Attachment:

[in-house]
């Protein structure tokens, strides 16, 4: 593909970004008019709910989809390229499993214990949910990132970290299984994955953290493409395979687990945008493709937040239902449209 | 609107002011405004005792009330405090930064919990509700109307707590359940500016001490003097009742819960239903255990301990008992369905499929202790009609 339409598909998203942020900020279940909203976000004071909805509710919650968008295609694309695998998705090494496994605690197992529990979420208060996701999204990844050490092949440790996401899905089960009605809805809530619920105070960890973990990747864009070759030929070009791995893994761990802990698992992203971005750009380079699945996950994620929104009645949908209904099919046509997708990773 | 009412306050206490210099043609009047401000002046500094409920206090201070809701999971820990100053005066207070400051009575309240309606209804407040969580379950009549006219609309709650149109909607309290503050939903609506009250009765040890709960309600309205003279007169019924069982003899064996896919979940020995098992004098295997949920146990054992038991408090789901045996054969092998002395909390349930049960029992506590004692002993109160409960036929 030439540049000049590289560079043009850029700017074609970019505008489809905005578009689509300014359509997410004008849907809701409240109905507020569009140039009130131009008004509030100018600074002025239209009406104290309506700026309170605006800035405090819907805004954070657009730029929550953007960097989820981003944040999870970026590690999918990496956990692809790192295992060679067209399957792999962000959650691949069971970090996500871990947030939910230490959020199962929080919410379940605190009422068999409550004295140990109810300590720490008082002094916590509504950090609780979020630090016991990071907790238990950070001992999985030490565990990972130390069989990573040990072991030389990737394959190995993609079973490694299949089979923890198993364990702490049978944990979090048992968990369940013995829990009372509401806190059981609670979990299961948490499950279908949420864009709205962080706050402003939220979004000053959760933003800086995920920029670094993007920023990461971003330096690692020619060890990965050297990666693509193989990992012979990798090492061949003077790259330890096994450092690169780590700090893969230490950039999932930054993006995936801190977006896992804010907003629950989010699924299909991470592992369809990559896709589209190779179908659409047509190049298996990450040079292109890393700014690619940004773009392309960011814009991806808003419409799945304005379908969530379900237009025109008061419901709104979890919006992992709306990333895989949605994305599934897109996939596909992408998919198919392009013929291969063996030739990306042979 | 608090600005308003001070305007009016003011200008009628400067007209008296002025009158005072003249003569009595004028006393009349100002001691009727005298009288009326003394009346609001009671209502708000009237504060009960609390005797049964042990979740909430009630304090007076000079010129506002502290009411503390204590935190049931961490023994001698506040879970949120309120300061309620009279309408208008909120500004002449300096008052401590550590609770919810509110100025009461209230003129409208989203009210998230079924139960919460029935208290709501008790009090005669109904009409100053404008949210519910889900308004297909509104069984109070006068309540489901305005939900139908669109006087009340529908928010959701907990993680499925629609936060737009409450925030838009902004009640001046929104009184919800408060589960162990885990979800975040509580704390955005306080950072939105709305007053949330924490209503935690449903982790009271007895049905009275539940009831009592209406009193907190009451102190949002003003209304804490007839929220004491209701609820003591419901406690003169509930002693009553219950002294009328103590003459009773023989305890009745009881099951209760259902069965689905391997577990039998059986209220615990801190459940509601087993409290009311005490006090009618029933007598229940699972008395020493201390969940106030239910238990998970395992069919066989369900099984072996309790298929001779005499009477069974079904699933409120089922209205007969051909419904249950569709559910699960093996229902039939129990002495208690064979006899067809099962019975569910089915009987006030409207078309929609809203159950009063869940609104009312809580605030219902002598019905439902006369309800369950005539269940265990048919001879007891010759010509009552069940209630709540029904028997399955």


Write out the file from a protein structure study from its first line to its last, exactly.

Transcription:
[in-house]
């Protein structure tokens, strides 16, 4: 593909970004008019709910989809390229499993214990949910990132970290299984994955953290493409395979687990945008493709937040239902449209 | 609107002011405004005792009330405090930064919990509700109307707590359940500016001490003097009742819960239903255990301990008992369905499929202790009609 339409598909998203942020900020279940909203976000004071909805509710919650968008295609694309695998998705090494496994605690197992529990979420208060996701999204990844050490092949440790996401899905089960009605809805809530619920105070960890973990990747864009070759030929070009791995893994761990802990698992992203971005750009380079699945996950994620929104009645949908209904099919046509997708990773 | 009412306050206490210099043609009047401000002046500094409920206090201070809701999971820990100053005066207070400051009575309240309606209804407040969580379950009549006219609309709650149109909607309290503050939903609506009250009765040890709960309600309205003279007169019924069982003899064996896919979940020995098992004098295997949920146990054992038991408090789901045996054969092998002395909390349930049960029992506590004692002993109160409960036929 030439540049000049590289560079043009850029700017074609970019505008489809905005578009689509300014359509997410004008849907809701409240109905507020569009140039009130131009008004509030100018600074002025239209009406104290309506700026309170605006800035405090819907805004954070657009730029929550953007960097989820981003944040999870970026590690999918990496956990692809790192295992060679067209399957792999962000959650691949069971970090996500871990947030939910230490959020199962929080919410379940605190009422068999409550004295140990109810300590720490008082002094916590509504950090609780979020630090016991990071907790238990950070001992999985030490565990990972130390069989990573040990072991030389990737394959190995993609079973490694299949089979923890198993364990702490049978944990979090048992968990369940013995829990009372509401806190059981609670979990299961948490499950279908949420864009709205962080706050402003939220979004000053959760933003800086995920920029670094993007920023990461971003330096690692020619060890990965050297990666693509193989990992012979990798090492061949003077790259330890096994450092690169780590700090893969230490950039999932930054993006995936801190977006896992804010907003629950989010699924299909991470592992369809990559896709589209190779179908659409047509190049298996990450040079292109890393700014690619940004773009392309960011814009991806808003419409799945304005379908969530379900237009025109008061419901709104979890919006992992709306990333895989949605994305599934897109996939596909992408998919198919392009013929291969063996030739990306042979 | 608090600005308003001070305007009016003011200008009628400067007209008296002025009158005072003249003569009595004028006393009349100002001691009727005298009288009326003394009346609001009671209502708000009237504060009960609390005797049964042990979740909430009630304090007076000079010129506002502290009411503390204590935190049931961490023994001698506040879970949120309120300061309620009279309408208008909120500004002449300096008052401590550590609770919810509110100025009461209230003129409208989203009210998230079924139960919460029935208290709501008790009090005669109904009409100053404008949210519910889900308004297909509104069984109070006068309540489901305005939900139908669109006087009340529908928010959701907990993680499925629609936060737009409450925030838009902004009640001046929104009184919800408060589960162990885990979800975040509580704390955005306080950072939105709305007053949330924490209503935690449903982790009271007895049905009275539940009831009592209406009193907190009451102190949002003003209304804490007839929220004491209701609820003591419901406690003169509930002693009553219950002294009328103590003459009773023989305890009745009881099951209760259902069965689905391997577990039998059986209220615990801190459940509601087993409290009311005490006090009618029933007598229940699972008395020493201390969940106030239910238990998970395992069919066989369900099984072996309790298929001779005499009477069974079904699933409120089922209205007969051909419904249950569709559910699960093996229902039939129990002495208690064979006899067809099962019975569910089915009987006030409207078309929609809203159950009063869940609104009312809580605030219902002598019905439902006369309800369950005539269940265990048919001879007891010759010509009552069940209630709540029904028997399955």